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Quintessence Int 41 (2010), No. 4     1. Mar. 2010
Quintessence Int 41 (2010), No. 4  (01.03.2010)

Page 321-333, PubMed:20305867


Etiolgic factors of hyposalivation and consequences for oral health
Tschoppe, Peter / Wolgin, Michael / Pischon, Nicole / Kielbassa, Andrej M.
Hyposalivation is represented by a reduced salivary flow rate and can be caused by etiologic factors such as systemic diseases and intake of various medications or by radiotherapy following head and neck cancer. The aim of this review was to compile data about the qualitative and quantitative changes of salivary components during hyposalivation, and to summarize their consequences for oral health. A Medline/PubMed/Scopus search was conducted to identify and summarize articles published in English and German that reported on etiology of hyposalivation and changes in the salivary composition due to hyposalivation of different origins. The search revealed 94 articles, 71 of which were original articles. Apart from the reduction of the salivary flow rate, the quality of saliva is strongly altered because of systemic diseases, medications, and radiotherapy, including increased viscosity and pH shift to more acidic values and changes in salivary protein compositions. Furthermore, hyposalivation may be accompanied by pronounced shifts in specific microbial components, in particular toward a highly acidogenic microflora. Moreover, therapy of hyposalivation is often restricted to palliative treatment (ie, saliva substitutes or gels). To prevent tooth tissue demineralization, clinicians should consider saliva substitutes that are supersaturated with calcium and phosphates and contain fluoride.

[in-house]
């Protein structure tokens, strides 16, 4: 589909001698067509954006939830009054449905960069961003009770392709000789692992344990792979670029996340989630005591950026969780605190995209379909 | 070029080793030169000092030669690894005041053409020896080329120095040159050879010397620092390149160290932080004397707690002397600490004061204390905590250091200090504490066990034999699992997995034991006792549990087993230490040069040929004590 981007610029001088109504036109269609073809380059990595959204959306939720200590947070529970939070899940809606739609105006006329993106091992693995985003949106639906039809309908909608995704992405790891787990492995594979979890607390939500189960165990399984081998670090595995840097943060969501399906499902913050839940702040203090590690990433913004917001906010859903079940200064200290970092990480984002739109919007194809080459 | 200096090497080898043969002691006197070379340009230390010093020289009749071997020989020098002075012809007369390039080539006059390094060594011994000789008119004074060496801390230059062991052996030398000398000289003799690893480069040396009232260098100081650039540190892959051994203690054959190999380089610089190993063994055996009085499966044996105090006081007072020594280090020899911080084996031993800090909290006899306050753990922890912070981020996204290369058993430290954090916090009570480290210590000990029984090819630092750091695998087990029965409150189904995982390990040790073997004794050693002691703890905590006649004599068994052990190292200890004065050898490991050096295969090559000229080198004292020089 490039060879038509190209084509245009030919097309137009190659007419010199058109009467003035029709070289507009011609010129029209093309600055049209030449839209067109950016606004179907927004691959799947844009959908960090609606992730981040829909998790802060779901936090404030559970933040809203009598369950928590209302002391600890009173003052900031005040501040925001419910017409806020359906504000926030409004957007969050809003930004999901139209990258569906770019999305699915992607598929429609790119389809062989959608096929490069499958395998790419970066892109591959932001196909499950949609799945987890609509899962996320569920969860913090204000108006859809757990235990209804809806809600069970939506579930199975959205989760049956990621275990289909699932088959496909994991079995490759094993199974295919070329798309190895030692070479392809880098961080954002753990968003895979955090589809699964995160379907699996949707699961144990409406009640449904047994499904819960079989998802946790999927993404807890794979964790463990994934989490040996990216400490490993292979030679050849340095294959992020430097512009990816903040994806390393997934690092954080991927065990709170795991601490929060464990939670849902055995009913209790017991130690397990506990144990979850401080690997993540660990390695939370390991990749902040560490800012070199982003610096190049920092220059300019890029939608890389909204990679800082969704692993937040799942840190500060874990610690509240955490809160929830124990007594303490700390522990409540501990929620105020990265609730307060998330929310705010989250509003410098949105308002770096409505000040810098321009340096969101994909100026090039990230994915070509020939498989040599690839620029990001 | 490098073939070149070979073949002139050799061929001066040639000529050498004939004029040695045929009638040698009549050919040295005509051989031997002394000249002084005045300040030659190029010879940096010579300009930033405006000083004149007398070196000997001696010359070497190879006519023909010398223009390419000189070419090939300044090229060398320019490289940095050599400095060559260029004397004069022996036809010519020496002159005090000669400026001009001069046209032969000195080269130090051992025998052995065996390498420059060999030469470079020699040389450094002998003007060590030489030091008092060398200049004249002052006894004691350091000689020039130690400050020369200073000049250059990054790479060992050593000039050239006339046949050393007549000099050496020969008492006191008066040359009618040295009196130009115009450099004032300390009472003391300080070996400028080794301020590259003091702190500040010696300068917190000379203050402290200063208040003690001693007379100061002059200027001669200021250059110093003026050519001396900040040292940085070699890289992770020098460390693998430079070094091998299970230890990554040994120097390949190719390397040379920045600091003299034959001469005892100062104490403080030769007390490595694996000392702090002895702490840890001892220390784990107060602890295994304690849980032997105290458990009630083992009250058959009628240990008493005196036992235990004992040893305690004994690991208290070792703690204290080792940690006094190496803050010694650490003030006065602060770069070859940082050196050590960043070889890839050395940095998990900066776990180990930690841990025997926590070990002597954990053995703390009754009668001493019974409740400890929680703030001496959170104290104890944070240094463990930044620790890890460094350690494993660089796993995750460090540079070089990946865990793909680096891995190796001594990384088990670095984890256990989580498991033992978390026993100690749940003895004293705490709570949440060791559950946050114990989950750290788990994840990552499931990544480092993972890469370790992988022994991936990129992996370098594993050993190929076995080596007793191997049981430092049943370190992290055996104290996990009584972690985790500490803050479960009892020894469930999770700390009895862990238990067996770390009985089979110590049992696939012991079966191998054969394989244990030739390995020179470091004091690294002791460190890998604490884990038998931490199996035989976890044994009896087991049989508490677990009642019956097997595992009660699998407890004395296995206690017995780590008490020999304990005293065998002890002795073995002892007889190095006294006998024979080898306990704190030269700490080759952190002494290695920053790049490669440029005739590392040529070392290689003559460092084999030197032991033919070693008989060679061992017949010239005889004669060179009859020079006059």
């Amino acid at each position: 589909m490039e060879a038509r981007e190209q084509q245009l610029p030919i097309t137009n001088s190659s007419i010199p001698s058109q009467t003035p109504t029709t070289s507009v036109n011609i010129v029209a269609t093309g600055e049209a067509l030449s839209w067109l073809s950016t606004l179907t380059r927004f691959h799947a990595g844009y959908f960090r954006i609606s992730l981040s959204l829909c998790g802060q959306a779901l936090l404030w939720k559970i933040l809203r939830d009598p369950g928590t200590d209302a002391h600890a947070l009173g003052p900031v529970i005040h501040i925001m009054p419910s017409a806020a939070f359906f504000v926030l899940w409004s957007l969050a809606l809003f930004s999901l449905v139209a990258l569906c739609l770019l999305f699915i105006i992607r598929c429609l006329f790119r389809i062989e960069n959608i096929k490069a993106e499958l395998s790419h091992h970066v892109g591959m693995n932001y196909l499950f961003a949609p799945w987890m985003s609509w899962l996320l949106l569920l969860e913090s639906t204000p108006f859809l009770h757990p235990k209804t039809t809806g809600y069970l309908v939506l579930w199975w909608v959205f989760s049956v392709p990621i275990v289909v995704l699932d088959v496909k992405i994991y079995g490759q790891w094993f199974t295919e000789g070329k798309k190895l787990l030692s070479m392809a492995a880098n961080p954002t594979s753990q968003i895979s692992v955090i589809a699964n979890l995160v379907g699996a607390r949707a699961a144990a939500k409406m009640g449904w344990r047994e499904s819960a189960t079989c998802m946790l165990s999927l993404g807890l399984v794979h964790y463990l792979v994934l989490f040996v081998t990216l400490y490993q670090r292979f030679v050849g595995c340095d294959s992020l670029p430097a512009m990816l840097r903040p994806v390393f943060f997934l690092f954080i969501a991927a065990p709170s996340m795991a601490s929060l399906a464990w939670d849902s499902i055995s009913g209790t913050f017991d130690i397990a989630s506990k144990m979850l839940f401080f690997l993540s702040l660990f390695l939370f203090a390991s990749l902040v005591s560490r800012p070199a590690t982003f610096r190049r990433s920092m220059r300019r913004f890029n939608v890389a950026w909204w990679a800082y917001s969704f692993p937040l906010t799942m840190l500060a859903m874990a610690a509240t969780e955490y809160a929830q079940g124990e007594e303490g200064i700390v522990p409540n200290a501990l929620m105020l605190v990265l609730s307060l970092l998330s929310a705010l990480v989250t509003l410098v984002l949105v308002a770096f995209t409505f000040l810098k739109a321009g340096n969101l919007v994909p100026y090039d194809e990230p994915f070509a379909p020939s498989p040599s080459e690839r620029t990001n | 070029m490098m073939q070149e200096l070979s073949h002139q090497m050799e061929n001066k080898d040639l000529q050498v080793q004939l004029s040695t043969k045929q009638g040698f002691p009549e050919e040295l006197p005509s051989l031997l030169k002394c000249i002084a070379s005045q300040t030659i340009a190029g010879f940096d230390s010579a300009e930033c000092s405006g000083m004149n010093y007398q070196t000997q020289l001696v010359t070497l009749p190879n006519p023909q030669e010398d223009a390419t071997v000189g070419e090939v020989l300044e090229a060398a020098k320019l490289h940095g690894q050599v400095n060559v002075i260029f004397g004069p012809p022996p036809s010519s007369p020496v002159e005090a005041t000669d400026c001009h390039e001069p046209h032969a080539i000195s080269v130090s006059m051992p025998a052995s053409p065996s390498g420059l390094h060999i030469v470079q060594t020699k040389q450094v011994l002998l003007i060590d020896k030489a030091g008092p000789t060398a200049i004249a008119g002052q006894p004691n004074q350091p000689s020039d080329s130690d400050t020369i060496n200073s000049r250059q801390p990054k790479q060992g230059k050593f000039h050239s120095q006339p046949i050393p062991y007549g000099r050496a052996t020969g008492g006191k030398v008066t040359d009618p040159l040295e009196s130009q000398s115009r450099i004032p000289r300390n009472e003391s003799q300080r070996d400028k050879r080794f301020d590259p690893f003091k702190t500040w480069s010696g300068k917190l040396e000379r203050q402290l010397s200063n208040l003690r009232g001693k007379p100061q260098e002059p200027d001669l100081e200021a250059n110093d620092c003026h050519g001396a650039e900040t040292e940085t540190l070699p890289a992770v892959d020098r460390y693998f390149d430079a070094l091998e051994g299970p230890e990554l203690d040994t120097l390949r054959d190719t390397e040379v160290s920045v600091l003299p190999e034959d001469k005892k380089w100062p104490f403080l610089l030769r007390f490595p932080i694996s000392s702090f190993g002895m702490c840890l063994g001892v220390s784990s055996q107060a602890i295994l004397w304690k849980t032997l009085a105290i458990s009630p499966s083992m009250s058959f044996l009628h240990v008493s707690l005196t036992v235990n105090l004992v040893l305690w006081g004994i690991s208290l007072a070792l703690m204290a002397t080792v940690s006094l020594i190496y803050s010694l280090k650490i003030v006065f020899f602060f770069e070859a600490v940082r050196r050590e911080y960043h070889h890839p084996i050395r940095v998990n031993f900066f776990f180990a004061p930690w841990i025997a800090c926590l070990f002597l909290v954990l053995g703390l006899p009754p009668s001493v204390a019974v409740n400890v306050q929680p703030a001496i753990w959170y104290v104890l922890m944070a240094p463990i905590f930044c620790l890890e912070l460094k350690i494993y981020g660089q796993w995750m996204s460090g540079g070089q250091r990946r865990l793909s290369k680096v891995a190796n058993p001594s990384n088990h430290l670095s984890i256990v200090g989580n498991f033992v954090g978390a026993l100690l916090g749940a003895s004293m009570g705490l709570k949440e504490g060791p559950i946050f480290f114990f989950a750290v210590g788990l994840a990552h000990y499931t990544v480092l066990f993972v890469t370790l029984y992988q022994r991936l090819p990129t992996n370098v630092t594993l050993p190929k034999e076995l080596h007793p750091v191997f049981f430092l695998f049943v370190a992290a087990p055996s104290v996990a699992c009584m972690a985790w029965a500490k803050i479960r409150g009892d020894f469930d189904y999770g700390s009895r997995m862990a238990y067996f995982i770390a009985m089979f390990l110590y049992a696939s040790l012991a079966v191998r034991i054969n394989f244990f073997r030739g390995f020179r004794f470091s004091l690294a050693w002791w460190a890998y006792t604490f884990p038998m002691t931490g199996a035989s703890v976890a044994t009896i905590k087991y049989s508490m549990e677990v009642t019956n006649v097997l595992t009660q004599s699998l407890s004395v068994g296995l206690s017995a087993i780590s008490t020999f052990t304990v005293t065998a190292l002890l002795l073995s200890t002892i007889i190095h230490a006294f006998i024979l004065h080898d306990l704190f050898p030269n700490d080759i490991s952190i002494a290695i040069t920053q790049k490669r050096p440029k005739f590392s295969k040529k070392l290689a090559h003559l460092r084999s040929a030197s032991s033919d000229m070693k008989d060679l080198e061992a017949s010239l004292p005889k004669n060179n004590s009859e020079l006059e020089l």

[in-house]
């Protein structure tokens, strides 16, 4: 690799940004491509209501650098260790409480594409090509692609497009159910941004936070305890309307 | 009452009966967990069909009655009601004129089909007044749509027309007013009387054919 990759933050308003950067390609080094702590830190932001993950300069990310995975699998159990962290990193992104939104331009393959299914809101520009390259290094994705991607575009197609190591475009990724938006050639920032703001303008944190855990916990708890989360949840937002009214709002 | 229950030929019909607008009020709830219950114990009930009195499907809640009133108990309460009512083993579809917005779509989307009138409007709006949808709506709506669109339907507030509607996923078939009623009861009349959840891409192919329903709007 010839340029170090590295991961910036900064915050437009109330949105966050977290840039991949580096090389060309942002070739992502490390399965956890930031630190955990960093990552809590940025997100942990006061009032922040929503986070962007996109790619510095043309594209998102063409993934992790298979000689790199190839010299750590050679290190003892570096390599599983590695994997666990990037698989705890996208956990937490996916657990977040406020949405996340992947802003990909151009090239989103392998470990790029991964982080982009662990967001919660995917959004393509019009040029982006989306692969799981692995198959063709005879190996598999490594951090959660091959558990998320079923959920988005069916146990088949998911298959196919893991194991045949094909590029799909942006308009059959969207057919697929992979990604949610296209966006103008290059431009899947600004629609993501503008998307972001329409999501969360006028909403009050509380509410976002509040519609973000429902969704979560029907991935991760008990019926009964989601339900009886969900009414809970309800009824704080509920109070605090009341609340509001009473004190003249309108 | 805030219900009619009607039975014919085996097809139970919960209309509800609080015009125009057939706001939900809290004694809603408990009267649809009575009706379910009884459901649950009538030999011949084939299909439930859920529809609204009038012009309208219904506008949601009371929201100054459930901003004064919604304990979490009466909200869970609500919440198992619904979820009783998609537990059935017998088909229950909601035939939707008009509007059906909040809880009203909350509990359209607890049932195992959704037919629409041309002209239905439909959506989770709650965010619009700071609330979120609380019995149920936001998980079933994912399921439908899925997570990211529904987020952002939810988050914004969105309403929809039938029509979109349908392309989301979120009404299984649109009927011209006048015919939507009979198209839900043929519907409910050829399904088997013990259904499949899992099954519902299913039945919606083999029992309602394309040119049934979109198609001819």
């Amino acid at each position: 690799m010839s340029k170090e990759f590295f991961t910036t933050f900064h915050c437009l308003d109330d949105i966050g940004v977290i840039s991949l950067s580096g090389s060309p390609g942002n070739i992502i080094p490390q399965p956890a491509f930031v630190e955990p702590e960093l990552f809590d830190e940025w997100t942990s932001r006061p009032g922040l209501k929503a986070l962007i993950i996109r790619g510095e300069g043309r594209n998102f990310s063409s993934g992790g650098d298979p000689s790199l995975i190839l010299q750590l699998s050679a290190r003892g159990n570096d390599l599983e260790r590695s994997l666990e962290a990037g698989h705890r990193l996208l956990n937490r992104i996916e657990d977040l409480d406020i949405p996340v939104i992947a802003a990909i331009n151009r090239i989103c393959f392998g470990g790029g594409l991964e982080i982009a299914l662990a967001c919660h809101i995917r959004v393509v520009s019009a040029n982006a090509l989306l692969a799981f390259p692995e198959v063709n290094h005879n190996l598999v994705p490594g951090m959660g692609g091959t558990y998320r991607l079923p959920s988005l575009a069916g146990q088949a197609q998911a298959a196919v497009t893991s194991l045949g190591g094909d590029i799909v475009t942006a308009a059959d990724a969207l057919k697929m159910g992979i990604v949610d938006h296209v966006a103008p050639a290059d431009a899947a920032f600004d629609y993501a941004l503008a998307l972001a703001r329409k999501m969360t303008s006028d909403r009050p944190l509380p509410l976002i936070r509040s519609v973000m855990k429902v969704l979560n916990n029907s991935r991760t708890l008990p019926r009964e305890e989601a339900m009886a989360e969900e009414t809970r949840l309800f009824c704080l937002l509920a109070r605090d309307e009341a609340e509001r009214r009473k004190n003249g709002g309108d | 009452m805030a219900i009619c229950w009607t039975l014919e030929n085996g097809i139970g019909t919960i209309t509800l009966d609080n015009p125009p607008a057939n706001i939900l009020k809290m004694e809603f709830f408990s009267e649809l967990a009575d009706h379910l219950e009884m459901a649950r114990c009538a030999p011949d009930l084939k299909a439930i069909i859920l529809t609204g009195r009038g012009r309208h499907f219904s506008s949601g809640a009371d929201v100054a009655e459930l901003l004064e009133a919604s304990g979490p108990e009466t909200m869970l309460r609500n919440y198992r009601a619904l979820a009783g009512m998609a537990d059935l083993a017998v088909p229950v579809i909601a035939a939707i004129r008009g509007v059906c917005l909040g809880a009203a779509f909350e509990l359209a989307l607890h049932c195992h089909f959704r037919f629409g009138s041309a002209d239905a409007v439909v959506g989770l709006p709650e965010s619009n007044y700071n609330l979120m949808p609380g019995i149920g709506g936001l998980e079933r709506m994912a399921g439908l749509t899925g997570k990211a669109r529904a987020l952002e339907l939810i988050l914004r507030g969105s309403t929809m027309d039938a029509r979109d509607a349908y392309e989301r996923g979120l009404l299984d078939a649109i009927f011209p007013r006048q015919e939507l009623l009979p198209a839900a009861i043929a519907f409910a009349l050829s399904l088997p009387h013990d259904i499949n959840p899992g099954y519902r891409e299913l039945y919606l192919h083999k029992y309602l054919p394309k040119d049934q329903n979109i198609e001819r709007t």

Keywords: caries, drugs, hyposalivation, microflora, periodontitis, radiotherapy, saliva substitutes, Sjögren syndrome, xerostomia